Quawan “Bobby” Charles Deserves Justice | Aimee Han

How could America let this happen again and let it pass so idly by? Why was the media not initially alerted? Why is this not garnering more attention and turning more heads? 

On Friday, October 30th, 15 year old Quawan “Bobby” Charles went missing in Baldwin, Louisiana. Last he was seen was with a 17 year old classmate and their mother. Although his family reported him missing and expressed their worries to the Baldwin Police department, they responded with indifference and told the family that it was plausible that their son had simply snuck out to hang out with friends or go to a football game. Not even an amber alert was issued. On October 31st, the family launched a search for Quawan due to their valid concerns, learning of the last whereabouts of Quawan from a friend. Quawan was last seen getting into a car with a 17 year old classmate and their mother. When the mother was questioned, the family lawyer felt suspicious of the whole situation. The mother and father of Bobby had never even met the 17 year old classmate nor the mother, raising many questions about how the disappearance occured. 

Unfortunately, on November 3rd, Quawan’s deceased body was found in a sugarcane field near Loreauville, a tiny village around 25 miles north of his home. The Baldwin Police Department released a statement saying that they will not be investigating the death, while the Iberia Parish Sheriff’s Office became involved in the investigation due to the family notifying them that the body was found in their jurisdiction. As of right now, the Iberia Parish Sheriff’s Office is treating the situation as a homicide investigation. A preliminary autopsy from the Iberia Parish corner believes that the cause of death was most likely drowning from the muddy water found in the airways and hyperinflated lungs, insinuating that there were no prior injuries before the death and that Quawan’s face was disfigured due to aquatic animals. Yet the family does not buy it, and as time always tells, family intuition is rarely wrong.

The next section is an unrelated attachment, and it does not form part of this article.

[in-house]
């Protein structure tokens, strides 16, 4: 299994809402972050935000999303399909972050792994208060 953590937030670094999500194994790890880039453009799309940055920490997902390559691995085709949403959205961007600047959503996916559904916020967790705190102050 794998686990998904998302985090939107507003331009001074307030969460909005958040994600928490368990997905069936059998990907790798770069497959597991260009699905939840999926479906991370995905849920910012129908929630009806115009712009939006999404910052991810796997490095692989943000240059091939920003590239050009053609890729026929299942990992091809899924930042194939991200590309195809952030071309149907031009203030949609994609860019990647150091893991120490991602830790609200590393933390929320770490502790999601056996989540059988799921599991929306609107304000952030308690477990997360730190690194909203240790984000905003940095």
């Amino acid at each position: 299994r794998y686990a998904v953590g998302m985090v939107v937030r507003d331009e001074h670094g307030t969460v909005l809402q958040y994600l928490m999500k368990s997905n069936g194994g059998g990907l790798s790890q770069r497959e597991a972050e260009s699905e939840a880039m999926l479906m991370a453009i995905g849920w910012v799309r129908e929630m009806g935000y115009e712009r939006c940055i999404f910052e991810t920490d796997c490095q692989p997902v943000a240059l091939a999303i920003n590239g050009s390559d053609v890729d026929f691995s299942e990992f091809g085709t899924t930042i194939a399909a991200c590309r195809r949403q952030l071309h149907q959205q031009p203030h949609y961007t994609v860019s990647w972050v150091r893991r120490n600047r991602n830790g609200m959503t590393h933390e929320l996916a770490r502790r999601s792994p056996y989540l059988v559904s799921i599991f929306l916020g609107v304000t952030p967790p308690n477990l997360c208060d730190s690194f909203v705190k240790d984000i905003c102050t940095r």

A graphic photo of the deceased body was circulating online, earlier this week, raising suspicions about the circumstances surrounding the death. The family, the American Civil, Liberties Union, and many social media users are demanding a transparent, full, and independent investigation. Although officials claim that they have been compiling evidence and speaking to eyewitnesses to further their understanding of the mystery, the societal awakening of the racial divide in the country has caused some to feel that they can no longer trust the word of the law enforcement; their trust has been betrayed in the past and racism is still prevalent in attaining “justice.” Many, especially active social media users who passionately advocate for racial equality believe that the body was burned, beaten, and allegedly lynched. Some are comparing the death of Quawan to the death of Emmett Till and are expressing their frustration with the unfortunate double standard in which society cares less about the death of a young black boy than a young white girl in the same circumstance. 

Regardless, Americans like to believe that racism ended with segregation in 1964 or that it ended far earlier in 1865 when slaverly was abolished (although that exact end date for the entirety of the country is very debatable). It’s easier for Americans to believe that we are all good people with no malicious intentions than realize the harmful racial stereotypes and prejudices that have perpetuated all throughout history and that have been passed down from one generation to the next, are the effect of our doing. Nowadays, people are aware that being labeled a racist has a negative connotation, yet most tend to defend their ego by denying that their actions have been questionable and their beliefs have been immoral. And that is where the problem lies…

With that being said, the family deserves true transparency and clarity regarding the death of Quawan. To demand justice, many petitions are circulating around social media, change.org, and the internet; there are GoFundMes to support Quawan’s family with the funeral and autopsy, and there are phone numbers of detectives, mayors, state attorneys, and police departments to call. America cannot just let these injustices keep happening because we owe it to not only the Black community, but other marginalized communities as well.

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